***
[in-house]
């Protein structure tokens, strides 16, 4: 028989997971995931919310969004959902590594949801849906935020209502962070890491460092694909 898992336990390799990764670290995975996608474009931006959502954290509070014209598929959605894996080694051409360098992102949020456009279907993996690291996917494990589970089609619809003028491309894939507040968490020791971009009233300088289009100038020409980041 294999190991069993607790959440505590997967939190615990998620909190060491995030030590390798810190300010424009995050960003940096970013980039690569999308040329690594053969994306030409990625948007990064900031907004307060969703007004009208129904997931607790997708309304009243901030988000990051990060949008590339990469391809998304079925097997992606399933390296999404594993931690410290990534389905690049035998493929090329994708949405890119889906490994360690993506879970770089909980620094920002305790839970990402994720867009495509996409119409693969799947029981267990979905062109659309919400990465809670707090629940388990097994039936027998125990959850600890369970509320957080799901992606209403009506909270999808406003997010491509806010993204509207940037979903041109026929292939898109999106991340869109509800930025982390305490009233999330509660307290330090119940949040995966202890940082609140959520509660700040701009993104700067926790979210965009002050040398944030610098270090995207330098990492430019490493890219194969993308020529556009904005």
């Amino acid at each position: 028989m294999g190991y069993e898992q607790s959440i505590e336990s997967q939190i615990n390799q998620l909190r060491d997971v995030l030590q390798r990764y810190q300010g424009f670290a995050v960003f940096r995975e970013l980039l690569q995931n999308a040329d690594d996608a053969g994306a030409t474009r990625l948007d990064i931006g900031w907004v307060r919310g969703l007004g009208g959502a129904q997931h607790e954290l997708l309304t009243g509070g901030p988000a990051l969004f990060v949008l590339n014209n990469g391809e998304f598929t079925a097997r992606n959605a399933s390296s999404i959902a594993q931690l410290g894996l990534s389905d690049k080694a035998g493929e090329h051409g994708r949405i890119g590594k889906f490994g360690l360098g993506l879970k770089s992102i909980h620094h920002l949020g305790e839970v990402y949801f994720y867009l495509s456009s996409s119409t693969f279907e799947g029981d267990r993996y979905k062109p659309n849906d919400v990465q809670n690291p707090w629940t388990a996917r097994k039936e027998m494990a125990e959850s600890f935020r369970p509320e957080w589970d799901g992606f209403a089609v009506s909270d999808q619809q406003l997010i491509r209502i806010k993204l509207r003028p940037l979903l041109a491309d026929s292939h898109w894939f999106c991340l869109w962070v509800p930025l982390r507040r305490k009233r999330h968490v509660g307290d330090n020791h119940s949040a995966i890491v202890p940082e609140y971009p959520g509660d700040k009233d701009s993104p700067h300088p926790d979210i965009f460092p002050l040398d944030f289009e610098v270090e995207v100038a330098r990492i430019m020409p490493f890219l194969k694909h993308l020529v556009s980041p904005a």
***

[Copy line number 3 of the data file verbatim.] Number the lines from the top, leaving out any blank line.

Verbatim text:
């Amino acid at each position: 028989m294999g190991y069993e898992q607790s959440i505590e336990s997967q939190i615990n390799q998620l909190r060491d997971v995030l030590q390798r990764y810190q300010g424009f670290a995050v960003f940096r995975e970013l980039l690569q995931n999308a040329d690594d996608a053969g994306a030409t474009r990625l948007d990064i931006g900031w907004v307060r919310g969703l007004g009208g959502a129904q997931h607790e954290l997708l309304t009243g509070g901030p988000a990051l969004f990060v949008l590339n014209n990469g391809e998304f598929t079925a097997r992606n959605a399933s390296s999404i959902a594993q931690l410290g894996l990534s389905d690049k080694a035998g493929e090329h051409g994708r949405i890119g590594k889906f490994g360690l360098g993506l879970k770089s992102i909980h620094h920002l949020g305790e839970v990402y949801f994720y867009l495509s456009s996409s119409t693969f279907e799947g029981d267990r993996y979905k062109p659309n849906d919400v990465q809670n690291p707090w629940t388990a996917r097994k039936e027998m494990a125990e959850s600890f935020r369970p509320e957080w589970d799901g992606f209403a089609v009506s909270d999808q619809q406003l997010i491509r209502i806010k993204l509207r003028p940037l979903l041109a491309d026929s292939h898109w894939f999106c991340l869109w962070v509800p930025l982390r507040r305490k009233r999330h968490v509660g307290d330090n020791h119940s949040a995966i890491v202890p940082e609140y971009p959520g509660d700040k009233d701009s993104p700067h300088p926790d979210i965009f460092p002050l040398d944030f289009e610098v270090e995207v100038a330098r990492i430019m020409p490493f890219l194969k694909h993308l020529v556009s980041p904005a």